Repetition and the Boredom Factor

Gary EwerWritten by Gary Ewer, Senior Instructor, Dalhousie University, from “The Essential Secrets of Songwriting” website.
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Rock BandSongwriters know that music elicits an emotional response. This means that people are either going to love what you do, or hate it. And that’s OK, because let’s be realistic: you can’t please everybody. As a songwriter, you’ve got your own way of communicating, and that’s either connect with someone, or they’ll move on. So people disliking your music is not a sign that you’re doing something wrong. There is something, however, that could mean that you’re doing something wrong: boring people with your music.

Keep in mind that if someone dislikes your music, it will be boring to them, so just because someone is bored doesn’t mean that you’ve failed. But if almost everyone is bored with your music, that’s a failure.

The biggest cause of boredom in music involves the issue of repetition. Good songs need things repeating throughout. But music that has too much repetition can be boring.

And here’s the funny paradox: songs without repetition give the same result: boredom.

It’s a peculiar tightrope, this issue of repetition. There are large elements that people want to hear repeating. A chorus, for example. That repeating chorus, with the repeating melody and lyric, gives a strong sense of form and structure to your music.

Smaller elements also need to repeat. A short melodic hook is a good example. But so is the basic shape of your melody. For example, the verse of Michael Jackson’s “Man in the Mirror” begins with a short melodic shape (“I’m gonna make a change..”) which is repeated (“As I turn up the collar on my favorite winter coat”), and this little shape provides the melodic shape that we hear in the chorus.

Getting repetition right in a song is a challenge. Too much, and listeners get bored because they feel they’ve heard the whole song before it’s even halfway finished. And not enough leaves a listener feeling awash in a sea of notes, and the result is the same: boredom.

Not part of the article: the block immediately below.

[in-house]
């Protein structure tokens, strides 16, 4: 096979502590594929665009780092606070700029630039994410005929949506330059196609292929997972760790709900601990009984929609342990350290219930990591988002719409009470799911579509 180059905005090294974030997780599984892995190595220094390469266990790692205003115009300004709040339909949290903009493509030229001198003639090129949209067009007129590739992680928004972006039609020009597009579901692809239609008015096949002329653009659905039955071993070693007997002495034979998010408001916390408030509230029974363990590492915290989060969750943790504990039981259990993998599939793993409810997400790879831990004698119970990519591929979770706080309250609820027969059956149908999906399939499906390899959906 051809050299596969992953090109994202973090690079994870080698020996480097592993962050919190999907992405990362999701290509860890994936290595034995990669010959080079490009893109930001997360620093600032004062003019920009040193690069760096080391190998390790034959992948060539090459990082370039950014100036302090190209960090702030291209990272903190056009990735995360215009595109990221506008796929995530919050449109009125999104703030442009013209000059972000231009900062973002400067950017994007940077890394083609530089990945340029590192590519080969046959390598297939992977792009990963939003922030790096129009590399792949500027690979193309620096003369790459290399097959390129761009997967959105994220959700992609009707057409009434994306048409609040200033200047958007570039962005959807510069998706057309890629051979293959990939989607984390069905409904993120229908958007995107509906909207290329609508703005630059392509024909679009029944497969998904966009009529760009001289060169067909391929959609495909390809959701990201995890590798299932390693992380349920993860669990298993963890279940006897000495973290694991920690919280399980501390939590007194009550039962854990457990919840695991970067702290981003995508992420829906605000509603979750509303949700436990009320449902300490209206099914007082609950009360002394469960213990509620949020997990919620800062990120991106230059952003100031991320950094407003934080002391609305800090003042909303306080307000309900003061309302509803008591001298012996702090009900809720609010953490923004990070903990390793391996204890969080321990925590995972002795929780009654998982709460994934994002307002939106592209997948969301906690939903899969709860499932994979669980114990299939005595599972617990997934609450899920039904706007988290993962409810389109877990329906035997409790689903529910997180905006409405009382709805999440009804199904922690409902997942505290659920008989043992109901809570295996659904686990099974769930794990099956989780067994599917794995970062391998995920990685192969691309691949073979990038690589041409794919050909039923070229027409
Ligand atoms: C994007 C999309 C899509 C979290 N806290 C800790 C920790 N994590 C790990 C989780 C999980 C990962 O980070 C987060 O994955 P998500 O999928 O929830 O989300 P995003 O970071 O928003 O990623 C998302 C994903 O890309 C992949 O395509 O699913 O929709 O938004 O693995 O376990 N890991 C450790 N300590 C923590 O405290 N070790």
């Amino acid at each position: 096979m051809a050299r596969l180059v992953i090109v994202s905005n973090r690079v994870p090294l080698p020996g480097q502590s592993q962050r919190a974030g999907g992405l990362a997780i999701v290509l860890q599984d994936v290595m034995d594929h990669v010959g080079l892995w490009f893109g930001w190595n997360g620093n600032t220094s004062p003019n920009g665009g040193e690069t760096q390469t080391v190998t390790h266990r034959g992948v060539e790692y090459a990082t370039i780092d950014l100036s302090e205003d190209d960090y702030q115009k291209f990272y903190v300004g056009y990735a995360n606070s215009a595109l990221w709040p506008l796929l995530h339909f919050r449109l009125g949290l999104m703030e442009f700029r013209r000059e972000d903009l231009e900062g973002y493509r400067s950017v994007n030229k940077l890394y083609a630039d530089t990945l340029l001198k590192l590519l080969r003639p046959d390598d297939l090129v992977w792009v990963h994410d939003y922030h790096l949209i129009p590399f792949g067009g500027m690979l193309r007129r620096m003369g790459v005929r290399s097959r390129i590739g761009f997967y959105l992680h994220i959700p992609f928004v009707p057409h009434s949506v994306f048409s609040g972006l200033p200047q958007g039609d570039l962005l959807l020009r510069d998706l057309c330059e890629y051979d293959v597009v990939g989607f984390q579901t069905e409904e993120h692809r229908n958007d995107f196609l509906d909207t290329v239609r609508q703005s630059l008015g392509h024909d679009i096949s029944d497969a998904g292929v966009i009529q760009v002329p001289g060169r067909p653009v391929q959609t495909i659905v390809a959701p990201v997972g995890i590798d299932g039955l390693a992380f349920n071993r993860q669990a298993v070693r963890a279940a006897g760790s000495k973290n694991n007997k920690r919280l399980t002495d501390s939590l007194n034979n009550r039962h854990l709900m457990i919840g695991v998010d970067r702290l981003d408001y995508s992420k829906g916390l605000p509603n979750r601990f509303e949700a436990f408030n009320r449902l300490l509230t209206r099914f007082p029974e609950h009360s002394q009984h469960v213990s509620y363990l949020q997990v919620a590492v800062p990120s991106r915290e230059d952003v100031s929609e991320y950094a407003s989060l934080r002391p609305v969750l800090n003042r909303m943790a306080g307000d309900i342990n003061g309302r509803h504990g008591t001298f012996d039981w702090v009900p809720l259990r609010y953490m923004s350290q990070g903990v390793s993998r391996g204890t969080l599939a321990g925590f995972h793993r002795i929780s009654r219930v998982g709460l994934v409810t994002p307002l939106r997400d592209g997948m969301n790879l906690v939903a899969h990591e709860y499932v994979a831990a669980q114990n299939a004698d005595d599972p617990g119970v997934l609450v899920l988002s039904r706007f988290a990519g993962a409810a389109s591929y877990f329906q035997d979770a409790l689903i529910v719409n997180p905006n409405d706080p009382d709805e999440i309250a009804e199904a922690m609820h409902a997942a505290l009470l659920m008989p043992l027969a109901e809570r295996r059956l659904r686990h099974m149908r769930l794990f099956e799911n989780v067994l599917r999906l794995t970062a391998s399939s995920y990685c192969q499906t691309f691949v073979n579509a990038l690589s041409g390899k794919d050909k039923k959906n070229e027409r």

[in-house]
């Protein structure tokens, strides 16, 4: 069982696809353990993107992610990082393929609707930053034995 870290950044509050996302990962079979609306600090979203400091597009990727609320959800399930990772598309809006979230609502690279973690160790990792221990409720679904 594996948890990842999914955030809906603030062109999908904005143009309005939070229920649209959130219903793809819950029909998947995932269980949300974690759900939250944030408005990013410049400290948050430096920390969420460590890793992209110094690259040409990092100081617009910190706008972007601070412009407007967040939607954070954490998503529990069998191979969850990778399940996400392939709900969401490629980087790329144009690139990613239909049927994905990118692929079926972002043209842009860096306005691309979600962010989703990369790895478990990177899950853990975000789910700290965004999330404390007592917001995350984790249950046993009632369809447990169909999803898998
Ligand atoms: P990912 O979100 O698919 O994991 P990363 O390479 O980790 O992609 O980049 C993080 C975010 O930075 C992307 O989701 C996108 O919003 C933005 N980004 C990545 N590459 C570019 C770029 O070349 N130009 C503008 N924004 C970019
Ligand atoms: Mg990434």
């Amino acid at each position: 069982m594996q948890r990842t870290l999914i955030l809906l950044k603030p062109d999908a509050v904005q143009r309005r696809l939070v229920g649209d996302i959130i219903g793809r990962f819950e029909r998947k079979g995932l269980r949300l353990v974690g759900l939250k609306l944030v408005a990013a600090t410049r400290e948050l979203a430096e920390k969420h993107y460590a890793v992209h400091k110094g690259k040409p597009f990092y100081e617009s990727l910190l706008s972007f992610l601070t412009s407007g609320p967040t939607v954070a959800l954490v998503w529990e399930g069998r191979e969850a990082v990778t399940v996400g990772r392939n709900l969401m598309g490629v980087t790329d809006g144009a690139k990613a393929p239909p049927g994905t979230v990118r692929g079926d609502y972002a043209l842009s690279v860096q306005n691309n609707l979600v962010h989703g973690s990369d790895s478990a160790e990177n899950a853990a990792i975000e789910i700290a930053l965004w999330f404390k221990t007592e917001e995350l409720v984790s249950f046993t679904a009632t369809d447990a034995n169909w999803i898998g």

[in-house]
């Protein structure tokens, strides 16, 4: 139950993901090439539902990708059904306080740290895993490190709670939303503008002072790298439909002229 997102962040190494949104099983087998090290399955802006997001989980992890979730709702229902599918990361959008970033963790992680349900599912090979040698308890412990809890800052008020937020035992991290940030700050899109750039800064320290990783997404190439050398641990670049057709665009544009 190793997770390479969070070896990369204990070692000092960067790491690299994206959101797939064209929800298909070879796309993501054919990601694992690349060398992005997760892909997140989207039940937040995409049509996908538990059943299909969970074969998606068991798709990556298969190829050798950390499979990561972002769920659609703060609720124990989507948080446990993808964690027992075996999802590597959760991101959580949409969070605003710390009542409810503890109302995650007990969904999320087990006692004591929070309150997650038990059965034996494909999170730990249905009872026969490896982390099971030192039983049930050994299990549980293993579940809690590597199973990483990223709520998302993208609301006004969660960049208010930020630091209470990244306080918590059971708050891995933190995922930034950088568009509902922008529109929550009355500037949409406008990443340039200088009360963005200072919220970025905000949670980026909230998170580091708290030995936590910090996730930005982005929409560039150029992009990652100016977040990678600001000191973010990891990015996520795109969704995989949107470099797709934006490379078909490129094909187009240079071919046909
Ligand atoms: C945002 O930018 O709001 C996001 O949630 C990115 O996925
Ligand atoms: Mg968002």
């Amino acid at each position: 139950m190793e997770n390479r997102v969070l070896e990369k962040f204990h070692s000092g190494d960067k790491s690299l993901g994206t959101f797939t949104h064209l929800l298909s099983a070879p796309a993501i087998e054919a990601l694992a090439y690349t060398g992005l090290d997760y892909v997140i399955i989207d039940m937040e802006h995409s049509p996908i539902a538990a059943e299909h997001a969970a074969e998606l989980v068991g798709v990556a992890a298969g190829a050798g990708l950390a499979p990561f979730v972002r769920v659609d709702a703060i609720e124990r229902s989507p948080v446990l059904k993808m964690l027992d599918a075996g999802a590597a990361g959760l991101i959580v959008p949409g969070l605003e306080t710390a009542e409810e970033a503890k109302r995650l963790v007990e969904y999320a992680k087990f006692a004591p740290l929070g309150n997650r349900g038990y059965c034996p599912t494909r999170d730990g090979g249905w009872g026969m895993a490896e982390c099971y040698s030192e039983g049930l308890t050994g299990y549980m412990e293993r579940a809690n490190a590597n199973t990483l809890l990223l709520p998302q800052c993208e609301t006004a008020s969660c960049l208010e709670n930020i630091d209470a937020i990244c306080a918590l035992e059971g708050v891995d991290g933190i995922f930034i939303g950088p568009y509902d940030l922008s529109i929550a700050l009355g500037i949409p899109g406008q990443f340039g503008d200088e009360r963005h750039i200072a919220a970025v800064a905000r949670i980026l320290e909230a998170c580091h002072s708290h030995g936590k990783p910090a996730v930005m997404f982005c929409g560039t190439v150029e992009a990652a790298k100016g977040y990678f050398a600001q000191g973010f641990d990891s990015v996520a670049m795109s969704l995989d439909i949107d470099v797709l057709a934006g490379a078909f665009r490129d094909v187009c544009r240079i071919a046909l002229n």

So how do you get the balance right? Here are some tips:

  1. Use shapes that almost repeat. Most hit songs, including “Man in the Mirror” use repeating shapes as opposed to repeating the exact same notes over and over. Sequencing of melodies is another good example. A sequence means that you take a melodic shape and move it up or down to a different level. Think of the verse of “Take My Breath Away” by Berlin for an example of melodic sequencing.
  2. Don’t repeat your verse too many times. The typical practice in pop music is to do two verses, then get to the chorus, and this should work well for you. Three or four verses before a chorus is too much, and listeners will tune out.
  3. If your verse uses lots of repeating notes, phrases and ideas, try to let your chorus provide something entirely new and unheard. But if you find that repetition is not a big feature of your verse, try to find ways to construct a chorus melody that uses important intervals and shapes from the verse.
  4. A hook is a great way to pull a song together and give a pleasant amount of repetition. Try finding a place to abandon your hook, though, so that you can give the listener a bit of relief (usually the bridge).


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